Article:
Ah, Florida… The Sunshine State.
Tourists began flocking to it in earnest once the railroads expanded in the late 19th century, drawn by visions of sunset beaches, graceful palms, and plump citrus fruit in a warm weather setting.
The fantasy gathered steam in the 1920s when citrus growers began affixing colorful labels to the fruit crates that shipped out over those same railroad lines, seeking to distinguish themselves from the competition with memorable visuals.
These labels offered lovers of grapefruit and oranges who were stuck in colder climes tantalizing glimpses of a dreamy land filled with Spanish Moss and graceful long-legged birds. Words like “golden” and “sunshine” sealed the deal.
(The reality of citrus picking, then and now, is one of hard labor, usually performed by underpaid, unskilled migrants.)
The State Library of Florida’s Florida Crate Label Collection has amassed more than 600 examples from the 1920s through the 1950s, many of which have been digitized and added to a searchable database.
While the majority of the labels peddle the sunshine state mythos, others pay homage to growers’ family members and pets.
Others like Killarney Luck, Umpire, Sherlock’s Delight, and Watson’s Dream built brand identity by playing on the grove’s name or location, though one does wonder about the models for the deliciously dour Kiss-Me label. Siblings, perhaps? Maybe the Kissimmee Citrus Growers Association disapproved of the PDA their name seems so ripe for.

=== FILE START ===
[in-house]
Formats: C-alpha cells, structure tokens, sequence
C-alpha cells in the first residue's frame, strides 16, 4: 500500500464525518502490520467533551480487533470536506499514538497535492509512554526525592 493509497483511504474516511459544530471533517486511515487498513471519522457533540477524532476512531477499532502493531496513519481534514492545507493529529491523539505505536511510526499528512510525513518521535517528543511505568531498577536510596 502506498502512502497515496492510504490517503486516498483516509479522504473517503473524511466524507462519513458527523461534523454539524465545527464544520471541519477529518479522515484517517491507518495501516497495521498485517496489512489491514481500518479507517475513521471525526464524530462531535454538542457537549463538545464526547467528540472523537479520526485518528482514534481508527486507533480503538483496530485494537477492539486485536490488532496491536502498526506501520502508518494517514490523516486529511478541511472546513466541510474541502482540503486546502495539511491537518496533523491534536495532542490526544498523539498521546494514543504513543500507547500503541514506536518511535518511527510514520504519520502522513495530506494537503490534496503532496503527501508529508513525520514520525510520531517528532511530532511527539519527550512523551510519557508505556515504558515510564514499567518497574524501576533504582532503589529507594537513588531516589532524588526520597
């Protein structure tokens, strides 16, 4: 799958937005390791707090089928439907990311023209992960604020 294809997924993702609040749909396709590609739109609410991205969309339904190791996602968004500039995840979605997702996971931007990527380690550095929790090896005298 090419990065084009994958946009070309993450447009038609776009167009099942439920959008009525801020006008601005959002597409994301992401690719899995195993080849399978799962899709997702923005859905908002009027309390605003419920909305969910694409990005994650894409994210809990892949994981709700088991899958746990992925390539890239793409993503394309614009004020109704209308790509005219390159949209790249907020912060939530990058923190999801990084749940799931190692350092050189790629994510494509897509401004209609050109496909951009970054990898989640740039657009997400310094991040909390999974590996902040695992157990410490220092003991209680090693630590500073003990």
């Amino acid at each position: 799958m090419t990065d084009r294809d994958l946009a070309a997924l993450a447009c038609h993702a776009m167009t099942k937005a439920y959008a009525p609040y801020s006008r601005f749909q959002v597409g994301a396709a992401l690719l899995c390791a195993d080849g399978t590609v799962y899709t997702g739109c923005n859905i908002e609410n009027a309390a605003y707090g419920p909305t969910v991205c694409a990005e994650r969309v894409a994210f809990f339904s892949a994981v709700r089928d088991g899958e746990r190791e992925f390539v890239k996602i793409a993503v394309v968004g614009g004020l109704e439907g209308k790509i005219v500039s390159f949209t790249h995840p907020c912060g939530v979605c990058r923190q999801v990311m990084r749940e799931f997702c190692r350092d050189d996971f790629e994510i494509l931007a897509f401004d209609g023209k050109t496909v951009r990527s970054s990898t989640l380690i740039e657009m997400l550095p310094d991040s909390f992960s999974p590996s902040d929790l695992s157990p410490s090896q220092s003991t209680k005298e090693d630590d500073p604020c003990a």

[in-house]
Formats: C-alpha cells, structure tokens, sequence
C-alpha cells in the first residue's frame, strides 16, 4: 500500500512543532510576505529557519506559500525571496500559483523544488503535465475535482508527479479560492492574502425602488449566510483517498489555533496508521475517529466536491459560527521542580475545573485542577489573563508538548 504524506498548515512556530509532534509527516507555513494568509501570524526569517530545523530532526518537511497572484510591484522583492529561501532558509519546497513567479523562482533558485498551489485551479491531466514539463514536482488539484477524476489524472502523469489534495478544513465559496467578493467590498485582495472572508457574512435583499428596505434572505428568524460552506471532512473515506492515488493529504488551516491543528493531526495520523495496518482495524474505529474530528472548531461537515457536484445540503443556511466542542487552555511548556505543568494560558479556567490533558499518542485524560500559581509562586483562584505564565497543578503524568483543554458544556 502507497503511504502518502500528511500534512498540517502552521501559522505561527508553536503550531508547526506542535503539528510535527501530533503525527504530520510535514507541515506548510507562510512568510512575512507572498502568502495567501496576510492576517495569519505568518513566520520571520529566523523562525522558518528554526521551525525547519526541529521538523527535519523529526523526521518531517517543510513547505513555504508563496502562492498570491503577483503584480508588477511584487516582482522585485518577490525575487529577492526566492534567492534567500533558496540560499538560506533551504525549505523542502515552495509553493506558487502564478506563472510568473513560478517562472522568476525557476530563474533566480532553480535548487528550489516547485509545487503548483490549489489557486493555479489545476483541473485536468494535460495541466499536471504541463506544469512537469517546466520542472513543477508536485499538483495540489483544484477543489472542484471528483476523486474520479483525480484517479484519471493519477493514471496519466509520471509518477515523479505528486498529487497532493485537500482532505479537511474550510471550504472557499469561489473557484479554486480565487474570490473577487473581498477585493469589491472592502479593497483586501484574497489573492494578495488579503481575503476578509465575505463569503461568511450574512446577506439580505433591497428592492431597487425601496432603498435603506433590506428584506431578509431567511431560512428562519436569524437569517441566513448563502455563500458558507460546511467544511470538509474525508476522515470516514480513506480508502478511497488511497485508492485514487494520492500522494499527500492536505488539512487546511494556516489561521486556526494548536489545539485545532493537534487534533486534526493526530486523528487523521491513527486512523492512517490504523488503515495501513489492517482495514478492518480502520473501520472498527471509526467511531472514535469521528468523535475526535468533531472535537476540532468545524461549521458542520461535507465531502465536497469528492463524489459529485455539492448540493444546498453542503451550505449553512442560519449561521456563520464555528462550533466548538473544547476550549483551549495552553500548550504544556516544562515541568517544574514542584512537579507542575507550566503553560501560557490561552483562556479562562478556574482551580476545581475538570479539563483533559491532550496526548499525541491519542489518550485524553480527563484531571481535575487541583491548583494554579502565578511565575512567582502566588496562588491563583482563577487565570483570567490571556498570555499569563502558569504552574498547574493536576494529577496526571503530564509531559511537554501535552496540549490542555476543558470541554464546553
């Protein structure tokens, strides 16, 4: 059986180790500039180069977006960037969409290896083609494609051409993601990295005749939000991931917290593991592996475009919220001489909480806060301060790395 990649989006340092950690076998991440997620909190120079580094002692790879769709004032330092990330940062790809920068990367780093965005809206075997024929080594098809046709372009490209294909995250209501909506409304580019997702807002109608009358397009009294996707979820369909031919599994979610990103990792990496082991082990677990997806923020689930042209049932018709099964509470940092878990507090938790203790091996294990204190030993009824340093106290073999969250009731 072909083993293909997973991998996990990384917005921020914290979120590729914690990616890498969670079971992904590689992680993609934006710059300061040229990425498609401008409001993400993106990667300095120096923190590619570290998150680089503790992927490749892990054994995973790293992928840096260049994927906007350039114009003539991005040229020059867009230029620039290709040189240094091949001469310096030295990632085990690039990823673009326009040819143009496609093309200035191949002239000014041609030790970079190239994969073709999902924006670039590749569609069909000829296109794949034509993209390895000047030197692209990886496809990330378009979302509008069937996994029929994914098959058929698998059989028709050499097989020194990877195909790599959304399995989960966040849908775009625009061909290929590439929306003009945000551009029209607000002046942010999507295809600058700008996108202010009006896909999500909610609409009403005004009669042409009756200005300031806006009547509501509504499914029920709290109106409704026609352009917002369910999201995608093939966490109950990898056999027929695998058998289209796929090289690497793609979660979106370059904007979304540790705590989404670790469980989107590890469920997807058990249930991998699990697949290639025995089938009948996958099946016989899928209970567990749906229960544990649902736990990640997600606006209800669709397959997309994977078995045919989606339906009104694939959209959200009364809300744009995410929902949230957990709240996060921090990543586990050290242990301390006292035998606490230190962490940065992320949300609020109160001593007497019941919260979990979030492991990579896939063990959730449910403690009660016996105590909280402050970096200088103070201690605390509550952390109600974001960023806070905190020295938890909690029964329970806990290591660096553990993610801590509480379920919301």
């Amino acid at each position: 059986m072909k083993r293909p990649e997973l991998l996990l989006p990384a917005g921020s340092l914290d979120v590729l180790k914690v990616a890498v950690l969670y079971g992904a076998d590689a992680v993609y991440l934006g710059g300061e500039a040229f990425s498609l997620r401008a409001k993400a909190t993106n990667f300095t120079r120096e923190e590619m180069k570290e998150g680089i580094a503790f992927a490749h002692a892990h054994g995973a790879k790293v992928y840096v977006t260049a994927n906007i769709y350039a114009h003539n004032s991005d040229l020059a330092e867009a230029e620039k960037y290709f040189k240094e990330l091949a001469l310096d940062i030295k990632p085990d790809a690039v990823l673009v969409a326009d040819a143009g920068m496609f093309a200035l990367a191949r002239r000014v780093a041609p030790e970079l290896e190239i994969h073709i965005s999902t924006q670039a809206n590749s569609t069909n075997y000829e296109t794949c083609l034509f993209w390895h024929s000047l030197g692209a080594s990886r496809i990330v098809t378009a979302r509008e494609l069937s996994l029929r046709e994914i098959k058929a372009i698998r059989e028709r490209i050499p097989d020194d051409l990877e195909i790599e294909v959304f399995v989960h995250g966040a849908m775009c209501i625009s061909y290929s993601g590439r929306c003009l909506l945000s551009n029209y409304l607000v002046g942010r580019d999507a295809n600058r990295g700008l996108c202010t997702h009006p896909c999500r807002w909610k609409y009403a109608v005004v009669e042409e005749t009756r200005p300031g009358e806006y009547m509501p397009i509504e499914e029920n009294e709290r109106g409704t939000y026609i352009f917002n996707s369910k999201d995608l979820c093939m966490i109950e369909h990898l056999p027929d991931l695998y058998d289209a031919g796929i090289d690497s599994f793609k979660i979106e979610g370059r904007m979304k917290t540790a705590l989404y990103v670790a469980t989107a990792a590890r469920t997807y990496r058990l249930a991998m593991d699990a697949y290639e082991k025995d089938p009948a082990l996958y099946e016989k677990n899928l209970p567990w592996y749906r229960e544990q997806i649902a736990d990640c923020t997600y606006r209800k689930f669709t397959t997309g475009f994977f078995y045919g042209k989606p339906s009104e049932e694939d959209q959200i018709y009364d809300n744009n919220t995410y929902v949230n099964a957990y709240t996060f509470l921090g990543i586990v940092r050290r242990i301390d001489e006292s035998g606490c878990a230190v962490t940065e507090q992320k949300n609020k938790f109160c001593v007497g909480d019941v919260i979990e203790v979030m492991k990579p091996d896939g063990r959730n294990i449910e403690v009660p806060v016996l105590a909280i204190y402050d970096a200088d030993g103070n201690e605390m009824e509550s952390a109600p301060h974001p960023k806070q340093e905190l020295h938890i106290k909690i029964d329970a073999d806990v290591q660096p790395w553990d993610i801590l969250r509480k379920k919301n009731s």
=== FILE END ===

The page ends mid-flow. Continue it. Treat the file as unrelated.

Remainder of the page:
Native Americans' prominent representation likely owed as much to the public’s fascination with Westerns as to the state’s tribal heritage, evident in the names of so many locations, like Umatilla and Immokalee, where citrus crops took root.
The vibrantly illustrated crate labels were put on hold during World War II, when the bulk of the citrus crop was earmarked for the military.
By the mid-50s, cardboard boxes on which company names and logos could be printed directly had become the industry standard, relegating crate labels to antique stores, swap meets, and flea markets.
Ayun Halliday is an author, illustrator, theater maker and Chief Primatologist of the East Village Inky zine. Join her in NYC on Monday, November 4 when her monthly book-based variety show, Necromancers of the Public Domain celebrates Louise Jordan Miln’s “Wooings and Weddings in Many Climes (1900). Follow her @AyunHalliday.